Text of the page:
I agree that it is a feeling, but it appears to be one of those concepts that become more vague the closer you examine them. My own view is that it is a social convenience that covers for our inevitable ignorance of the full complexity of the chains of causal events that lead to our actions.  So if you can identify a particular (subjectively adverse) influence on your decision, you can then say you did not make that decision of your own free will.
« Last Edit: 06/07/2013 18:29:36 by dlorde »
 

Offline alancalverd

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Re: How does training affect free will?
« Reply #4 on: 07/07/2013 01:06:21 »
The object of training in many instances is to replace conscious action by a motor program - a skill - and eventually to the level of a conditioned reflex. Walking upright is a conscious action for a baby, a learned skill for a child, and walking at a constant pace, adjusting stride length to suit the gradient, is a conditioned reflex for most adults.

Free will is the decision to walk from A to B, to play a particular piece of music, or to sign up for a boxing match. You don't abandon it whilst doing the task because you can always choose your pace, vary your interpretation, or decide to throw in the towel - literally.

The difference between an amateur and a professional in almost any business is that the amateur trains until he can get it right, and a professional trains until he can't get it wrong - judging the terrain, reading every note, or deciding where and how to punch, have become at least motor skills, and dealing with trips, fast passages or opportunist punches have become conditioned reflexes.

Problems can arise if the skills become conditioned reflexes which may be inappropriate in some circumstances. Video studies of top level cricketers have shown that, facing a really fast bowler, an international batsman will have started moving his feet before the bowler released the ball, because he has studied the bowler's action and gaze (it's pretty well impossible to bowl fast without staring at the point where you want the ball to hit the ground) and the execution of the stroke is a reflex. So how can a slow bowler take wickets?  The real masters stare at the batsman's eyes or feet, and bowl by motor skill. The "wrong" spin, a slow ball from a fast approach, or pitching the quicker ball somewhere other than your apparent gaze point, means that the batsman's reflexes are inappropriate. Serious batting is always overlaid by a free will decision to attack (high risk, fast scoring) or defend, depending on the state of the game, but part of the art of bowling and field setting is to tempt the batsman into a high risk stroke and deliver the "wrong'un" at the right moment.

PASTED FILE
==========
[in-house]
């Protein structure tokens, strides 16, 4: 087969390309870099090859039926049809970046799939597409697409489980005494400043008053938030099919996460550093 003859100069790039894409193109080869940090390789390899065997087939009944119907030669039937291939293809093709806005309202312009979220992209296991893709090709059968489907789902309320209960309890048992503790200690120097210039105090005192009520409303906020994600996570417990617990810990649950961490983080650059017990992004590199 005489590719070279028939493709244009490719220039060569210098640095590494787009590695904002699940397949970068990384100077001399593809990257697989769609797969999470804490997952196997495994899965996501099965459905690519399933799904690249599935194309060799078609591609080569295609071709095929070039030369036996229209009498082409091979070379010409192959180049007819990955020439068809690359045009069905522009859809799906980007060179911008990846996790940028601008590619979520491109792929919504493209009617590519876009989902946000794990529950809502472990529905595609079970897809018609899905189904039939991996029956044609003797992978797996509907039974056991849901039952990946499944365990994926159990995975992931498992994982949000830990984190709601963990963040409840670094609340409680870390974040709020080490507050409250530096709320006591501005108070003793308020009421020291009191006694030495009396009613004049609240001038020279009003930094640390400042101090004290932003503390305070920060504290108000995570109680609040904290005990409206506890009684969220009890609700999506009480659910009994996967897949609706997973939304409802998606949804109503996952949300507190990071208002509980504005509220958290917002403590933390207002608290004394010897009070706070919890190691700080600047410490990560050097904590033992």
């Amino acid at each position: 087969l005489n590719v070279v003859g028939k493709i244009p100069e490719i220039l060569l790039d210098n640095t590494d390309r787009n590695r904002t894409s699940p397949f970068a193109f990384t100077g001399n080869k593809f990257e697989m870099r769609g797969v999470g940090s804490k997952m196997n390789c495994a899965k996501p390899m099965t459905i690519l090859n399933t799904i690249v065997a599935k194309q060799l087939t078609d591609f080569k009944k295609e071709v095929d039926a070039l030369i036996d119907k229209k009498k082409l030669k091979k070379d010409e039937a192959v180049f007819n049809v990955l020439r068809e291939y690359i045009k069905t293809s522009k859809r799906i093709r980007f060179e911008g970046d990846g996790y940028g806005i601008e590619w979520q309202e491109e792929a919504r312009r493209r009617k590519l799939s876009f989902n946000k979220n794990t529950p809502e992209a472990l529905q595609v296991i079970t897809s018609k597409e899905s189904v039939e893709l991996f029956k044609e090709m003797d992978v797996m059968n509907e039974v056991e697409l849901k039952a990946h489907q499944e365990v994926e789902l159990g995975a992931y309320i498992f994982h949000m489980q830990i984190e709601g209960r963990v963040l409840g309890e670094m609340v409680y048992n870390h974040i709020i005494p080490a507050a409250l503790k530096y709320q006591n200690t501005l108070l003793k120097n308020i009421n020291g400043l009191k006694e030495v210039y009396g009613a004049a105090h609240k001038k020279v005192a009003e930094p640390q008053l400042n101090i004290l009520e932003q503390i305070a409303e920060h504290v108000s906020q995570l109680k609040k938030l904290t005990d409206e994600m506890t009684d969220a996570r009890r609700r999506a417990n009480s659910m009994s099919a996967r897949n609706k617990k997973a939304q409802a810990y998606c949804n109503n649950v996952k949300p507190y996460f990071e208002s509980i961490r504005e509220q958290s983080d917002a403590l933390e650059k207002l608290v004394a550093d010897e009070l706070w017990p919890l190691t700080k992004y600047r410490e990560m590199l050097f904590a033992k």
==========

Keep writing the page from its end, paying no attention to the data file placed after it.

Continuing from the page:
Nathan

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« Reply #5 on: 22/08/2013 14:29:55 »
In the case of boxers/soldiers and inappropriate situations can they really be held responsible for their actions after a time of conflict where their body is trained to react. On another note, I've never believed that video games could make a person violent, which I will have to rethink now. I guess if the person has trouble with separating fantasy with real life then the same affect could take place.